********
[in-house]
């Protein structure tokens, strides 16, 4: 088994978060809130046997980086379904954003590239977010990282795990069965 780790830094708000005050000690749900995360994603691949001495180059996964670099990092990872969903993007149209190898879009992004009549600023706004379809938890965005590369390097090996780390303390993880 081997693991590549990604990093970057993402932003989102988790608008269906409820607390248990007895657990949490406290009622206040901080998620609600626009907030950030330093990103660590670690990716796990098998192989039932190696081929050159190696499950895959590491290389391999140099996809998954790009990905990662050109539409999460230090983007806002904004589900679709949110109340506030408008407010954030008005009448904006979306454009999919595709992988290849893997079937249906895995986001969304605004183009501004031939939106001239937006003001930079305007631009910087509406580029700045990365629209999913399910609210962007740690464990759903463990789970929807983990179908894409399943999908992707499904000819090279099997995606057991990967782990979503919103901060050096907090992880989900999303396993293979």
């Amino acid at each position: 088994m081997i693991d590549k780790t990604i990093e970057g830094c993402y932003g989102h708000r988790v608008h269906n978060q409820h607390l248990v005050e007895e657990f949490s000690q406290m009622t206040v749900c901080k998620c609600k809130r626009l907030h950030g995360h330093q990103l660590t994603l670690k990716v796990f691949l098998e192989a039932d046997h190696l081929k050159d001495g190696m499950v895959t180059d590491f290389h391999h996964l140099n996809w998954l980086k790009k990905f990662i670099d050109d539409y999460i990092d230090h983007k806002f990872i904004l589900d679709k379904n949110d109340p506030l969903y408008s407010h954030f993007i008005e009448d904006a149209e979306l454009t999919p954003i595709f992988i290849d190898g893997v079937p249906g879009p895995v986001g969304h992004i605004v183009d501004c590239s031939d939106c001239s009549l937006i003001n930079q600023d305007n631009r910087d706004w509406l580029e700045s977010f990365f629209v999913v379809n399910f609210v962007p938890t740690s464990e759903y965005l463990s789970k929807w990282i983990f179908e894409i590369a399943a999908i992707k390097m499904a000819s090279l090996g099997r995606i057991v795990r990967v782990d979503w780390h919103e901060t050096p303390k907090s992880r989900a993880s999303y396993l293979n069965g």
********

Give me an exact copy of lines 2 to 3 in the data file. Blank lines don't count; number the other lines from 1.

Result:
């Protein structure tokens, strides 16, 4: 088994978060809130046997980086379904954003590239977010990282795990069965 780790830094708000005050000690749900995360994603691949001495180059996964670099990092990872969903993007149209190898879009992004009549600023706004379809938890965005590369390097090996780390303390993880 081997693991590549990604990093970057993402932003989102988790608008269906409820607390248990007895657990949490406290009622206040901080998620609600626009907030950030330093990103660590670690990716796990098998192989039932190696081929050159190696499950895959590491290389391999140099996809998954790009990905990662050109539409999460230090983007806002904004589900679709949110109340506030408008407010954030008005009448904006979306454009999919595709992988290849893997079937249906895995986001969304605004183009501004031939939106001239937006003001930079305007631009910087509406580029700045990365629209999913399910609210962007740690464990759903463990789970929807983990179908894409399943999908992707499904000819090279099997995606057991990967782990979503919103901060050096907090992880989900999303396993293979």
């Amino acid at each position: 088994m081997i693991d590549k780790t990604i990093e970057g830094c993402y932003g989102h708000r988790v608008h269906n978060q409820h607390l248990v005050e007895e657990f949490s000690q406290m009622t206040v749900c901080k998620c609600k809130r626009l907030h950030g995360h330093q990103l660590t994603l670690k990716v796990f691949l098998e192989a039932d046997h190696l081929k050159d001495g190696m499950v895959t180059d590491f290389h391999h996964l140099n996809w998954l980086k790009k990905f990662i670099d050109d539409y999460i990092d230090h983007k806002f990872i904004l589900d679709k379904n949110d109340p506030l969903y408008s407010h954030f993007i008005e009448d904006a149209e979306l454009t999919p954003i595709f992988i290849d190898g893997v079937p249906g879009p895995v986001g969304h992004i605004v183009d501004c590239s031939d939106c001239s009549l937006i003001n930079q600023d305007n631009r910087d706004w509406l580029e700045s977010f990365f629209v999913v379809n399910f609210v962007p938890t740690s464990e759903y965005l463990s789970k929807w990282i983990f179908e894409i590369a399943a999908i992707k390097m499904a000819s090279l090996g099997r995606i057991v795990r990967v782990d979503w780390h919103e901060t050096p303390k907090s992880r989900a993880s999303y396993l293979n069965g």